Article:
The Behavioralist Goes to School: Leveraging Behavioral Economics to Improve Educational Performance
Research on behavioral economics has established the importance of factors such as reference dependent preferences, hyperbolic discounting, and the value placed on non-financial rewards. To date, these insights have had little impact on the way the educational system operates. Through a series of field experiments involving thousands of primary and secondary school students, we demonstrate the power of behavioral economics to influence educational performance. Several insights emerge. First, we find substantial incentive effects from both financial and non-financial incentives on test scores. Second, we find that non-financial incentives are considerably more cost-effective than financial incentives for younger students, but were less effective with older students. Third, and perhaps most importantly, consistent with hyperbolic discounting, all motivating power of the incentives vanishes when rewards are handed out with a delay. Since the rewards to educational investment virtually always come with a delay, our results suggest that the current set of incentives may lead to underinvestment. Fourth, in stark contrast to previous laboratory experiments, we do not see an increased response of effort when rewards are framed as losses. Our findings imply that in the absence of immediate incentives, many students put forth low effort on standardized tests, which may create biases in measures of student ability, teacher value added, school quality, and achievement gaps.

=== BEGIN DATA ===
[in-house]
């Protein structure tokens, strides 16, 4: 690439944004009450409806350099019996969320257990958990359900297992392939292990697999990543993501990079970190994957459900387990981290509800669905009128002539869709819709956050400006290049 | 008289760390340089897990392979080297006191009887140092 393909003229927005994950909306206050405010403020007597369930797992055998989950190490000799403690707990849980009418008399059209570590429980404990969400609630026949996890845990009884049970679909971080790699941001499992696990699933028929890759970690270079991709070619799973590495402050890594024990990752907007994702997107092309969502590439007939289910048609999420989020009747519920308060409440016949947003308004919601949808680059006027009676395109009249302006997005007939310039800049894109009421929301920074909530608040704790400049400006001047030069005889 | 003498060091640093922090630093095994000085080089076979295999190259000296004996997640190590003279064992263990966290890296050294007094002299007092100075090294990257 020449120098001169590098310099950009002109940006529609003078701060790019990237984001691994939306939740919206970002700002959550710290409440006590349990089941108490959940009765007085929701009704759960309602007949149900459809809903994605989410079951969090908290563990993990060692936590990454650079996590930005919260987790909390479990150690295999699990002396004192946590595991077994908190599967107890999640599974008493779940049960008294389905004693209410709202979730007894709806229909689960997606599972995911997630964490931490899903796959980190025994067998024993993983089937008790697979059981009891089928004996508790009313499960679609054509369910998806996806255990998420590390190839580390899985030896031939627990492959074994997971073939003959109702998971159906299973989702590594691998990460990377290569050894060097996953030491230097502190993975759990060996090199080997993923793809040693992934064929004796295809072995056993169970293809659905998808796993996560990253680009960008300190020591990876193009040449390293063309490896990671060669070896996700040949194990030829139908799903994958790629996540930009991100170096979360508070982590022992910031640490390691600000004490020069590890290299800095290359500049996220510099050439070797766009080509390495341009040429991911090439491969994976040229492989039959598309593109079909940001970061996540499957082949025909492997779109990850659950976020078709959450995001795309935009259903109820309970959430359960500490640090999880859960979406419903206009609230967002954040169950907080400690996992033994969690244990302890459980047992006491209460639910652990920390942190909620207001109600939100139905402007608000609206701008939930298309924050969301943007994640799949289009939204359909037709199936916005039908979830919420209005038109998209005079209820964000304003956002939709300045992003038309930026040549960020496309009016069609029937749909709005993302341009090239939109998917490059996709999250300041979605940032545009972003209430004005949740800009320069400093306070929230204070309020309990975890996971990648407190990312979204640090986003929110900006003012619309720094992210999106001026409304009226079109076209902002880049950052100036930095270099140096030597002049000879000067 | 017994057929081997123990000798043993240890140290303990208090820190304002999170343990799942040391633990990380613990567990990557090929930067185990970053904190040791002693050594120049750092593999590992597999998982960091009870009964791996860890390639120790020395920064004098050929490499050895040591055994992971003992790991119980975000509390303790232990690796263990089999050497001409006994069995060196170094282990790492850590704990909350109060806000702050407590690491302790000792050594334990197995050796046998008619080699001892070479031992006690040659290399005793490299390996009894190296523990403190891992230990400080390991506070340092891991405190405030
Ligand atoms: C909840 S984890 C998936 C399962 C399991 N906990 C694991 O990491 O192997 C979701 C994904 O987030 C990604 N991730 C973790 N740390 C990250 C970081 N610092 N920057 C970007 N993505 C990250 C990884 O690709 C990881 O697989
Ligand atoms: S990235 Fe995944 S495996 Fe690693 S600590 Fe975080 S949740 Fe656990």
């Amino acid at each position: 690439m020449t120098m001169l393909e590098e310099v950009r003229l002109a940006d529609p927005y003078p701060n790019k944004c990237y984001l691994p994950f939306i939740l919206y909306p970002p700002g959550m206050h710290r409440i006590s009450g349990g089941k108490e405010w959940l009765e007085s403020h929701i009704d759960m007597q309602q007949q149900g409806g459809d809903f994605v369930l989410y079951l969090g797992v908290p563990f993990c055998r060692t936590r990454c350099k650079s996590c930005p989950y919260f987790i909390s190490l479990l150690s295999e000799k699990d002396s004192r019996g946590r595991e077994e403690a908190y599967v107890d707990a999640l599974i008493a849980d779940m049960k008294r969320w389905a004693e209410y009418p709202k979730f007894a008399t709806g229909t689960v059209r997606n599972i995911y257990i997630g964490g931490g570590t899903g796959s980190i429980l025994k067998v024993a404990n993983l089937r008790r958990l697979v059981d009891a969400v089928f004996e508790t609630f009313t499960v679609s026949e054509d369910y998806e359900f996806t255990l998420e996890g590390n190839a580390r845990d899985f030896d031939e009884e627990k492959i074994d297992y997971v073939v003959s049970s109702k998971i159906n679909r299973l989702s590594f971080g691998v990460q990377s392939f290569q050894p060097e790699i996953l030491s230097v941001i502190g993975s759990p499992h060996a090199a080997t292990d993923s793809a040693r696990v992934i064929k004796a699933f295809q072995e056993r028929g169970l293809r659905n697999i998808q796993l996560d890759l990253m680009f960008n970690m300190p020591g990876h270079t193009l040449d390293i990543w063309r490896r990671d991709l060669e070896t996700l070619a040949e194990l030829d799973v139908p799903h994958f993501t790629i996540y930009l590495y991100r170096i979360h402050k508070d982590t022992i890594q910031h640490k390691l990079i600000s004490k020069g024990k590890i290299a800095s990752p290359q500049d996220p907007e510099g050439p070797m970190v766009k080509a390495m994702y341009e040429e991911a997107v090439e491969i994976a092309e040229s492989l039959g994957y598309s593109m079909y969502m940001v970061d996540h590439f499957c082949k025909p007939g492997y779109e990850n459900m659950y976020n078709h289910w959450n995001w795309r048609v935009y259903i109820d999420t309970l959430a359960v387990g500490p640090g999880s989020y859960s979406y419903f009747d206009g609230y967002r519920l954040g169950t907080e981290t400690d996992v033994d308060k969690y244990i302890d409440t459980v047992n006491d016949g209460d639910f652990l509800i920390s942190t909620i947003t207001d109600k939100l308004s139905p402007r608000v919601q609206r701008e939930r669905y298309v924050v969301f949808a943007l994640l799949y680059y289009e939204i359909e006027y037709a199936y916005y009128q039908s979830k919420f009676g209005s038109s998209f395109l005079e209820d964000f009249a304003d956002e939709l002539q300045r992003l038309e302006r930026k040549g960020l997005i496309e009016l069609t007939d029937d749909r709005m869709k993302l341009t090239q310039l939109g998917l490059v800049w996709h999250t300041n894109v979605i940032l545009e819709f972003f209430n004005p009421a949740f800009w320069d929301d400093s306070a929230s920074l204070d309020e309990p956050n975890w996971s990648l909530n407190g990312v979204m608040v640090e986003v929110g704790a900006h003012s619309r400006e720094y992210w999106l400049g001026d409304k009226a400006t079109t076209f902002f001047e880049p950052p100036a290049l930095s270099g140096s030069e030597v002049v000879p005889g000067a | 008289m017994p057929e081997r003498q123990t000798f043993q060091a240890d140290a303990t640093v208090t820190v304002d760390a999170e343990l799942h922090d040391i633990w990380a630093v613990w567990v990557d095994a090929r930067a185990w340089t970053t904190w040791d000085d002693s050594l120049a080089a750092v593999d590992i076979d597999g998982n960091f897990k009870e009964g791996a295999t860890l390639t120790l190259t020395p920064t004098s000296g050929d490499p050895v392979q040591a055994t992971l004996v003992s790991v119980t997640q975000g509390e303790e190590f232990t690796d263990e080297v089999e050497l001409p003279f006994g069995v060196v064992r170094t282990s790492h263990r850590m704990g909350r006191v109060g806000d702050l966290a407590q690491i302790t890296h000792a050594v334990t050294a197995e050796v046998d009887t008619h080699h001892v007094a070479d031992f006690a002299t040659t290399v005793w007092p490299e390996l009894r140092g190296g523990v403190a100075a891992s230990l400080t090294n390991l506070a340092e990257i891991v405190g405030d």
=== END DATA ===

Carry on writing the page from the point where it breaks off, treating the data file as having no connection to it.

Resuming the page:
We gratefully acknowledge the leadership and support of our Bloom Township, Chicago Heights, and Chicago Public School District partners. We also thank Bruno Frey, Marcin Siwicki, and Esjay Yoo for their valuable contributions to the experimental design. Alec Brandon, Patrick Fitz, Trevor Gallen, Sean Golden, David Herberich, Wooju Lee, Ian Muir, Joseph Seidel, Phuong Ta, and Timo Vogelsang provided truly outstanding research assistance. The project was made possible by the generous financial support of the Children First Fund, the Kenneth and Anne Griffin Foundation, the Rauner Family Foundation, and the Spencer Foundation. This research has been conducted with IRB approval. Please direct correspondence to Sally Sadoff. The views expressed herein are those of the authors and do not necessarily reflect the views of the National Bureau of Economic Research.
- The Behavioralist Goes to School: Leveraging Behavioral Economics to Improve Educational Performance... when students were promised immediate rewards of $20 for improving effort on the current test relative to the last test, scores did...
Steven D. Levitt & John A. List & Susanne Neckermann & Sally Sadoff, 2016. "The Behavioralist Goes to School: Leveraging Behavioral Economics to Improve Educational Performance," American Economic Journal: Economic Policy, American Economic Association, vol. 8(4), pages 183-219, November. citation courtesy of